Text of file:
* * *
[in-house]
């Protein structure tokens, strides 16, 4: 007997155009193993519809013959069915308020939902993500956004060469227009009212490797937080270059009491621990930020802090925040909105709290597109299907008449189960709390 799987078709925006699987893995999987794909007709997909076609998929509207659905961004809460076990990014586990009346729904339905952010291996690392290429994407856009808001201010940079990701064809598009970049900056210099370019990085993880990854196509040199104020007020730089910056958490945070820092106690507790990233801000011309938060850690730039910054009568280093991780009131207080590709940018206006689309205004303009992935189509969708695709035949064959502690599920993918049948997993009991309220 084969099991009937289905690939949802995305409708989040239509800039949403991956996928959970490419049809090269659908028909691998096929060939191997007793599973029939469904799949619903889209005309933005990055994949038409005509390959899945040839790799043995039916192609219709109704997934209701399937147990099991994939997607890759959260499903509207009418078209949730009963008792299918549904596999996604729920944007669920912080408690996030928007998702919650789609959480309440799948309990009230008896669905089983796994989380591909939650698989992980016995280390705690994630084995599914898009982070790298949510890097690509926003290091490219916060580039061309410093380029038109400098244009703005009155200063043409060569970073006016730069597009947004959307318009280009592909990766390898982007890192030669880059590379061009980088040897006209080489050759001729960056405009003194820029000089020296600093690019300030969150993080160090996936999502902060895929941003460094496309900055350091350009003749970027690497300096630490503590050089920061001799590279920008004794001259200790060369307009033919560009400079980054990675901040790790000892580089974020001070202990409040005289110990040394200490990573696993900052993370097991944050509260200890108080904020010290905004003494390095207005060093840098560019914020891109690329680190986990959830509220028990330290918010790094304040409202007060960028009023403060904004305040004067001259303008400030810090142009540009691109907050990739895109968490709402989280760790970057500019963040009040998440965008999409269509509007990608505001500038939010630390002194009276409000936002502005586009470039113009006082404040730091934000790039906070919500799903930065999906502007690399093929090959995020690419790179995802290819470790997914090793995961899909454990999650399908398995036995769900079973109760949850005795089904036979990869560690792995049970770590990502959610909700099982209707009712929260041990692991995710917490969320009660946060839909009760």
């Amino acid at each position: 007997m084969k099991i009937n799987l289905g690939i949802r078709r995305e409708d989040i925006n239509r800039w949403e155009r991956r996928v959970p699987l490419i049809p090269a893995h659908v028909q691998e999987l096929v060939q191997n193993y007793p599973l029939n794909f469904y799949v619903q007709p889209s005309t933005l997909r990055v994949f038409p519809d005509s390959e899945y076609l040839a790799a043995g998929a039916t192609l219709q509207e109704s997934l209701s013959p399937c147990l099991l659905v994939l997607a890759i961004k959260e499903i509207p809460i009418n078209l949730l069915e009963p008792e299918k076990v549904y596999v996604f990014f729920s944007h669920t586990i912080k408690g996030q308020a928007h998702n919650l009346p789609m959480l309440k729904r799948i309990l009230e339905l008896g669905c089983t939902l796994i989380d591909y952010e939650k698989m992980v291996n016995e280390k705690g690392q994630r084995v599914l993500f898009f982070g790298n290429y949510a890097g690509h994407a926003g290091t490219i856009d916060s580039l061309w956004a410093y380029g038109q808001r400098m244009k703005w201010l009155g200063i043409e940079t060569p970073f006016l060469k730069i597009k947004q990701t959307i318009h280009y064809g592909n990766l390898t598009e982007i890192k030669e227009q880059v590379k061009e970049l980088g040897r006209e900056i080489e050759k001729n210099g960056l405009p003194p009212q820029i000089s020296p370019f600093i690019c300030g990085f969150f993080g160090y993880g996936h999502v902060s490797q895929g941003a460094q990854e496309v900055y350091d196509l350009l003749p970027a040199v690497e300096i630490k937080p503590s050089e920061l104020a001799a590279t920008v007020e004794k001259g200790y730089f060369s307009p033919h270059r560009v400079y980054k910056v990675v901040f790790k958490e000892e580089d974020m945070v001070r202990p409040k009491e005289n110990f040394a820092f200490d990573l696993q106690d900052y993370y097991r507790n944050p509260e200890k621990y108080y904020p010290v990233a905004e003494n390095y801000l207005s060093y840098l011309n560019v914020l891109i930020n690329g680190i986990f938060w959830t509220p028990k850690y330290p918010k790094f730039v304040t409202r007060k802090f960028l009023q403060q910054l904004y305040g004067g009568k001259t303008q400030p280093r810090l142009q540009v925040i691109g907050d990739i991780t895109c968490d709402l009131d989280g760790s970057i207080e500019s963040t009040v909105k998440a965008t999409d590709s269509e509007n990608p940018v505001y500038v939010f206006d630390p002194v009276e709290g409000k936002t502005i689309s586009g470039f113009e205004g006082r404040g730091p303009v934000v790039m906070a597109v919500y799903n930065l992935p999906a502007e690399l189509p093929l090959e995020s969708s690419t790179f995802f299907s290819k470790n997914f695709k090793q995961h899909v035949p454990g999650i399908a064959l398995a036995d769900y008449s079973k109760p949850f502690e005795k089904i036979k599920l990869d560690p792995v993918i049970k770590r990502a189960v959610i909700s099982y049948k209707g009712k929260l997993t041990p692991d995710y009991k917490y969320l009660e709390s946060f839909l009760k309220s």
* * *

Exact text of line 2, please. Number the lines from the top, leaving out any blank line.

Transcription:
């Protein structure tokens, strides 16, 4: 007997155009193993519809013959069915308020939902993500956004060469227009009212490797937080270059009491621990930020802090925040909105709290597109299907008449189960709390 799987078709925006699987893995999987794909007709997909076609998929509207659905961004809460076990990014586990009346729904339905952010291996690392290429994407856009808001201010940079990701064809598009970049900056210099370019990085993880990854196509040199104020007020730089910056958490945070820092106690507790990233801000011309938060850690730039910054009568280093991780009131207080590709940018206006689309205004303009992935189509969708695709035949064959502690599920993918049948997993009991309220 084969099991009937289905690939949802995305409708989040239509800039949403991956996928959970490419049809090269659908028909691998096929060939191997007793599973029939469904799949619903889209005309933005990055994949038409005509390959899945040839790799043995039916192609219709109704997934209701399937147990099991994939997607890759959260499903509207009418078209949730009963008792299918549904596999996604729920944007669920912080408690996030928007998702919650789609959480309440799948309990009230008896669905089983796994989380591909939650698989992980016995280390705690994630084995599914898009982070790298949510890097690509926003290091490219916060580039061309410093380029038109400098244009703005009155200063043409060569970073006016730069597009947004959307318009280009592909990766390898982007890192030669880059590379061009980088040897006209080489050759001729960056405009003194820029000089020296600093690019300030969150993080160090996936999502902060895929941003460094496309900055350091350009003749970027690497300096630490503590050089920061001799590279920008004794001259200790060369307009033919560009400079980054990675901040790790000892580089974020001070202990409040005289110990040394200490990573696993900052993370097991944050509260200890108080904020010290905004003494390095207005060093840098560019914020891109690329680190986990959830509220028990330290918010790094304040409202007060960028009023403060904004305040004067001259303008400030810090142009540009691109907050990739895109968490709402989280760790970057500019963040009040998440965008999409269509509007990608505001500038939010630390002194009276409000936002502005586009470039113009006082404040730091934000790039906070919500799903930065999906502007690399093929090959995020690419790179995802290819470790997914090793995961899909454990999650399908398995036995769900079973109760949850005795089904036979990869560690792995049970770590990502959610909700099982209707009712929260041990692991995710917490969320009660946060839909009760």